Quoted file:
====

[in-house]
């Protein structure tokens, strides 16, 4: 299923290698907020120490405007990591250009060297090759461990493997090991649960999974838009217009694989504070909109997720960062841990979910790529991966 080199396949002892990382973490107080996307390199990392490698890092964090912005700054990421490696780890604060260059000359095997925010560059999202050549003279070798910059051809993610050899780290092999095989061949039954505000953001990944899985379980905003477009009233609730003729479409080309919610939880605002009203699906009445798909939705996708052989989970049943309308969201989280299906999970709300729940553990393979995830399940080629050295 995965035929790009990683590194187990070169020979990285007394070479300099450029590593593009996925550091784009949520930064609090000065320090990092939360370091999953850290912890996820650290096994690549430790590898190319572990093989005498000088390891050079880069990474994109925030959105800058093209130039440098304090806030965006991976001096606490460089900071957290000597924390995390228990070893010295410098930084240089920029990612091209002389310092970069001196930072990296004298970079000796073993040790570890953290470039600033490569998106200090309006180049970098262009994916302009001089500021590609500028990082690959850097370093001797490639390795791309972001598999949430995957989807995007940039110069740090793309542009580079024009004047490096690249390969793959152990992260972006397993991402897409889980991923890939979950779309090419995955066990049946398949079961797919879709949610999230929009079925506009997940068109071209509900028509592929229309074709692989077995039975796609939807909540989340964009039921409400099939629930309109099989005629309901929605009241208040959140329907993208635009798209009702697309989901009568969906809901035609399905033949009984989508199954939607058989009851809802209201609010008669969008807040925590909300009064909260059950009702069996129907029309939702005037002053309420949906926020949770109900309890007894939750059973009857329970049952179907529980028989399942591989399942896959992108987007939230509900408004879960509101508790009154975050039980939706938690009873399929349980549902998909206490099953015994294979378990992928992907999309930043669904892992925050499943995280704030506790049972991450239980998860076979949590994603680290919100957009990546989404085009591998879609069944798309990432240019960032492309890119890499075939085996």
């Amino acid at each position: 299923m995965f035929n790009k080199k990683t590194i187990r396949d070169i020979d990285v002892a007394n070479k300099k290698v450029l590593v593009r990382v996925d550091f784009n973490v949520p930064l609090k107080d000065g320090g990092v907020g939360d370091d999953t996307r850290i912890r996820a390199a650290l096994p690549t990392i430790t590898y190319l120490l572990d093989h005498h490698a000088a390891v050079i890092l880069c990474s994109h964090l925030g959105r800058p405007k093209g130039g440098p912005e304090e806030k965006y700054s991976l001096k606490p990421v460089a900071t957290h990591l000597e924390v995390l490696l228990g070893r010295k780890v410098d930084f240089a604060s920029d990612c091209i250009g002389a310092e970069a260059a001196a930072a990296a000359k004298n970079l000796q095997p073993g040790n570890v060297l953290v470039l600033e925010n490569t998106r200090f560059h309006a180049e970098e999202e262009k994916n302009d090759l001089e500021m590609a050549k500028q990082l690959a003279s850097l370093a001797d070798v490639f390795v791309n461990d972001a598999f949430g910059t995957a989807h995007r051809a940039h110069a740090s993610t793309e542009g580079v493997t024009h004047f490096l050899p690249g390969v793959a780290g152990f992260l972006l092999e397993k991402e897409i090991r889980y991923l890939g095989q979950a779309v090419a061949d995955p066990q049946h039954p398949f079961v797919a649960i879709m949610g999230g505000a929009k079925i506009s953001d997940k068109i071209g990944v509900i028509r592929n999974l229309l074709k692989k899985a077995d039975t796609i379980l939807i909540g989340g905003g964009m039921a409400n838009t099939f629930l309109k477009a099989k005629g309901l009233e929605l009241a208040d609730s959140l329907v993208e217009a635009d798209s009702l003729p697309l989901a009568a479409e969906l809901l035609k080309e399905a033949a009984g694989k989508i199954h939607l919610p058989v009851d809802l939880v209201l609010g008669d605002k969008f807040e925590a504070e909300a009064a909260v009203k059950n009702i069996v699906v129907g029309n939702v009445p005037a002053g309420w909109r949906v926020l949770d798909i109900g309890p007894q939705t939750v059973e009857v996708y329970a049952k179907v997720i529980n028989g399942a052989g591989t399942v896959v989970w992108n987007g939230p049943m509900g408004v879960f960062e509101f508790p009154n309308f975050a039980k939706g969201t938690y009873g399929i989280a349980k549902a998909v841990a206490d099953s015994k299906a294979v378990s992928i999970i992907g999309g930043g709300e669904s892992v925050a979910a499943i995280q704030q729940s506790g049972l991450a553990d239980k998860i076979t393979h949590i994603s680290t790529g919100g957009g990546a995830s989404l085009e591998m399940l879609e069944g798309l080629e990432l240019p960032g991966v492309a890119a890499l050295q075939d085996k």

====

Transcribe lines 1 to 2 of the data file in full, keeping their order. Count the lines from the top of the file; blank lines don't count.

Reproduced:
[in-house]
């Protein structure tokens, strides 16, 4: 299923290698907020120490405007990591250009060297090759461990493997090991649960999974838009217009694989504070909109997720960062841990979910790529991966 080199396949002892990382973490107080996307390199990392490698890092964090912005700054990421490696780890604060260059000359095997925010560059999202050549003279070798910059051809993610050899780290092999095989061949039954505000953001990944899985379980905003477009009233609730003729479409080309919610939880605002009203699906009445798909939705996708052989989970049943309308969201989280299906999970709300729940553990393979995830399940080629050295 995965035929790009990683590194187990070169020979990285007394070479300099450029590593593009996925550091784009949520930064609090000065320090990092939360370091999953850290912890996820650290096994690549430790590898190319572990093989005498000088390891050079880069990474994109925030959105800058093209130039440098304090806030965006991976001096606490460089900071957290000597924390995390228990070893010295410098930084240089920029990612091209002389310092970069001196930072990296004298970079000796073993040790570890953290470039600033490569998106200090309006180049970098262009994916302009001089500021590609500028990082690959850097370093001797490639390795791309972001598999949430995957989807995007940039110069740090793309542009580079024009004047490096690249390969793959152990992260972006397993991402897409889980991923890939979950779309090419995955066990049946398949079961797919879709949610999230929009079925506009997940068109071209509900028509592929229309074709692989077995039975796609939807909540989340964009039921409400099939629930309109099989005629309901929605009241208040959140329907993208635009798209009702697309989901009568969906809901035609399905033949009984989508199954939607058989009851809802209201609010008669969008807040925590909300009064909260059950009702069996129907029309939702005037002053309420949906926020949770109900309890007894939750059973009857329970049952179907529980028989399942591989399942896959992108987007939230509900408004879960509101508790009154975050039980939706938690009873399929349980549902998909206490099953015994294979378990992928992907999309930043669904892992925050499943995280704030506790049972991450239980998860076979949590994603680290919100957009990546989404085009591998879609069944798309990432240019960032492309890119890499075939085996």